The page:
Fill #LakePowell? Coalition calling for more #water to be stored in the reservoir faces tough road ahead — #ColoradoRiver #COriver #aridification

Click here to go to the Fill Lake Powell website:

Glen Canyon Dam created an opportunity. At the time of its construction, this opportunity was sometimes viewed in terms of water storage, power generation and flood control. Recreation on newly-formed Lake Powell, while clearly envisioned as a planned benefit, was perceived by some as a byproduct of the other reasons the dam was built, rather than as a primary purpose. That perception must change to align with current realities.

Lake Powell, which was once a remote but breathtaking recreational outpost with little supporting infrastructure, had by 2019 become a $420 million economic engine each year, and that’s just from direct revenue generated, not even counting any multiplier effect in the region. Annual visitation, which in 1967 was under 500,000, had increased eight-fold by the end of the second decade of the 21st century. By 2019, recreation on Lake Powell was producing more revenue than the power generated through the dam, a trend that will likely continue as other new energy options present themselves, but only if—and this is the crucial part—Lake Powell and its supporting infrastructure continue to exist and be maintained.

Water supply issues are evolving as well. Water rights have been well-established, and the seven states in the Upper and Lower Basin, along with Mexico, work closely with the Bureau of Reclamation to manage water supply based on a series of laws and protocols first established a century ago. But the legal framework they operate under no longer works as intended, especially as long-term drought has gripped the region, especially in the 21st century. As water supply from the Colorado River has become less reliable, water managers in those states will become more creative with conservation practices while working to develop new supplies through recycled water, desalination opportunities, and engineered solutions.

As the need to focus on water and power from the Colorado River system continues to diminish, the importance of recreational opportunities only increases. Lake Powell is a unique resource not just in the country, but in the entire world: a desert oasis providing unlikely access to some of the most beautiful canyons on the planet, while providing a haven for anglers, campers, hikers and anybody with a camera. It’s an international treasure.

As times have changed, so must the focus of those who manage the lake. Priorities change. The purpose of the dam and the lake it created have evolved. While there are loud and persistent voices who see draining the lake as the only reasonable path forward, we offer an alternative vision. Now is the time to Fill Lake Powell.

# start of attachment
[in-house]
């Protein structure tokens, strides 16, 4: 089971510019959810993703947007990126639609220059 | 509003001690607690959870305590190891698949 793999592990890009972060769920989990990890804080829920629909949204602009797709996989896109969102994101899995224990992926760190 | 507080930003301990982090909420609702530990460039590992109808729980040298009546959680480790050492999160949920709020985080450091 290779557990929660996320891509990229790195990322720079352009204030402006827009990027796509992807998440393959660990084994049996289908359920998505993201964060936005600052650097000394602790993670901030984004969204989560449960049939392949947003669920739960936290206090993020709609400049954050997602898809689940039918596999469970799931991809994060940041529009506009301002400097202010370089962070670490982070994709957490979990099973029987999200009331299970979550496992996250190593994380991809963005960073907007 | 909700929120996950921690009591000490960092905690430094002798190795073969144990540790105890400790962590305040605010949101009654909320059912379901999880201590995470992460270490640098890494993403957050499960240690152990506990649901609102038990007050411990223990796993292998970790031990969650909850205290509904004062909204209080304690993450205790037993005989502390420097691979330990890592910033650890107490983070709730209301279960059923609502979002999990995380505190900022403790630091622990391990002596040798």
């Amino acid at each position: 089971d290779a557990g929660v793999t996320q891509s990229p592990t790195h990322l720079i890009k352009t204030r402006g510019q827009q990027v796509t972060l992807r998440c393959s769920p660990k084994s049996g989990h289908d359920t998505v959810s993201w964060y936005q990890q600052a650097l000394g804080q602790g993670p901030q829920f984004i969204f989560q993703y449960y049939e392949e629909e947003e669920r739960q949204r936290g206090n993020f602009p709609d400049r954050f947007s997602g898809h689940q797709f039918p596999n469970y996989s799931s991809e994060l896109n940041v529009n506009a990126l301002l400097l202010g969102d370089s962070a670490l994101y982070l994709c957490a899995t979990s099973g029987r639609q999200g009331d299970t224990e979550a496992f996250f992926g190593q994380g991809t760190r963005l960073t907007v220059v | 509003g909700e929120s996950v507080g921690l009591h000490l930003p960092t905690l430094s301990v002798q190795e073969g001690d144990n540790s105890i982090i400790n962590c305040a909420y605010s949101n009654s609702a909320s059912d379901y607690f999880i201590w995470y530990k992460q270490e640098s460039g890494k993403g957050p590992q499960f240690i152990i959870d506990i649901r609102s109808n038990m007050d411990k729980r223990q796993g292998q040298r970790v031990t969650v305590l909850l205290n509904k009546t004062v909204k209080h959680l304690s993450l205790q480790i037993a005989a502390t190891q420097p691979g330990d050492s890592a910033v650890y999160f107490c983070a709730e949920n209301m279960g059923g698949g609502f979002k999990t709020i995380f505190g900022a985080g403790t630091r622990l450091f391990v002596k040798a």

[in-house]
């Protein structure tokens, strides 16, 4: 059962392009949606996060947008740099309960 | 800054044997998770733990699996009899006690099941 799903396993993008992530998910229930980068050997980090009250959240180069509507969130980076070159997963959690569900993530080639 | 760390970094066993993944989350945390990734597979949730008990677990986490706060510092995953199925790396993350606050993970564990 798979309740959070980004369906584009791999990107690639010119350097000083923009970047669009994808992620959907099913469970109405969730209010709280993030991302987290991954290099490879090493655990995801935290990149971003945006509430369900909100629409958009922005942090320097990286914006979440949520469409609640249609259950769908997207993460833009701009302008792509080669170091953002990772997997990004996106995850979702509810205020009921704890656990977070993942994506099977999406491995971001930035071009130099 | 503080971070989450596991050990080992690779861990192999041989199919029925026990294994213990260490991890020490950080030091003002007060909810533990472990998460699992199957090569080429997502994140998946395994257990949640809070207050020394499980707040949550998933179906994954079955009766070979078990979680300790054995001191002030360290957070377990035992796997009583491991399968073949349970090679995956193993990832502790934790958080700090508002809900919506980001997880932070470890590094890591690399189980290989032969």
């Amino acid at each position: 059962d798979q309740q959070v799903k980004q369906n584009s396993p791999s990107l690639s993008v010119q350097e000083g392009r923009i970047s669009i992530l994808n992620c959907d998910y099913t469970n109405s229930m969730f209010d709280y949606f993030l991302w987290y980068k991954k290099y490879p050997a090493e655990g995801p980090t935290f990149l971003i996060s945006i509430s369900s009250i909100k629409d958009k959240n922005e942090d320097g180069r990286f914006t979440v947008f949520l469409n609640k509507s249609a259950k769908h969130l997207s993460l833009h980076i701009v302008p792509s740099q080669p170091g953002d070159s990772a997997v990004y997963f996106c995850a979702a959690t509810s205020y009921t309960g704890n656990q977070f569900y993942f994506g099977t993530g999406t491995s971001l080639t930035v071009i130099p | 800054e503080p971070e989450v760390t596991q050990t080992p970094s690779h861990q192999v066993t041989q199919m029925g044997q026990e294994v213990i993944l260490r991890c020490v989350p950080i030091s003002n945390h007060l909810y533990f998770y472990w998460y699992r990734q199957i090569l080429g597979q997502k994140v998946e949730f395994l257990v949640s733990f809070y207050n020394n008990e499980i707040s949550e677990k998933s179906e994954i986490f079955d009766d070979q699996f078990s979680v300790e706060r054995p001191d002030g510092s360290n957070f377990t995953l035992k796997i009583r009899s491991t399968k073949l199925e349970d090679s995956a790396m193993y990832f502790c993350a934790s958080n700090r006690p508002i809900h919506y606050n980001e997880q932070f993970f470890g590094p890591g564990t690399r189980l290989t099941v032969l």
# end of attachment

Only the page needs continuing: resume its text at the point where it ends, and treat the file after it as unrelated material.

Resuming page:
23 thoughts on “Fill #LakePowell? Coalition calling for more #water to be stored in the reservoir faces tough road ahead — #ColoradoRiver #COriver #aridification

  1. This problem is not carbon related its mismanagement by the bureaucracy of Rec and money. They want the Carbon Tax at all cost and proof of that is we have built pipelines across America and could fill the western lakes from whats never used or needed just from the Mississippi River or Columbia. So be assured the environmental movement ” B O Rec would kill the idea.

    1. As being from the midwest and living within the areas used by the Mississippi River, I can Honestly say, you abused your own water resources……get your own. The west for years has squandered away their water in a desert location when you should have been conserving it all along. Not to mention why try to steal it from another region when you clearly have the largest water resource on the planet in the Pacific Ocean sitting right there??? Oh wait, I forgot you guys don’t want to work for it, you would rather just take or strip it from someone else and use it just like you did the Colorado River…. Let’s not actually fix the issue at all…..

  2. If it gets filled some community will run a pipe line over and start depleting it

      1. Did you know Colorado Springs gets water from pipelines from the Frying Pan river above Basalt CO. It was built in the 70s. How full would Lake Powell be if the pipe lines were closed.

  3. Live in the desert, destroy the environment, then destroy other’s. Selfish.

    1. This Save Lake Powell Movement is misguided or misinformed because it is as through they haven’t paid any attention to the current circumstances. The ongoing drought which has been going on for some 20 years is probably the biggest reason for the rapid decline of the lake. Add to that the over allocation to the many interests throughout the southwest which of course includes supporting Lake Mead’s water level.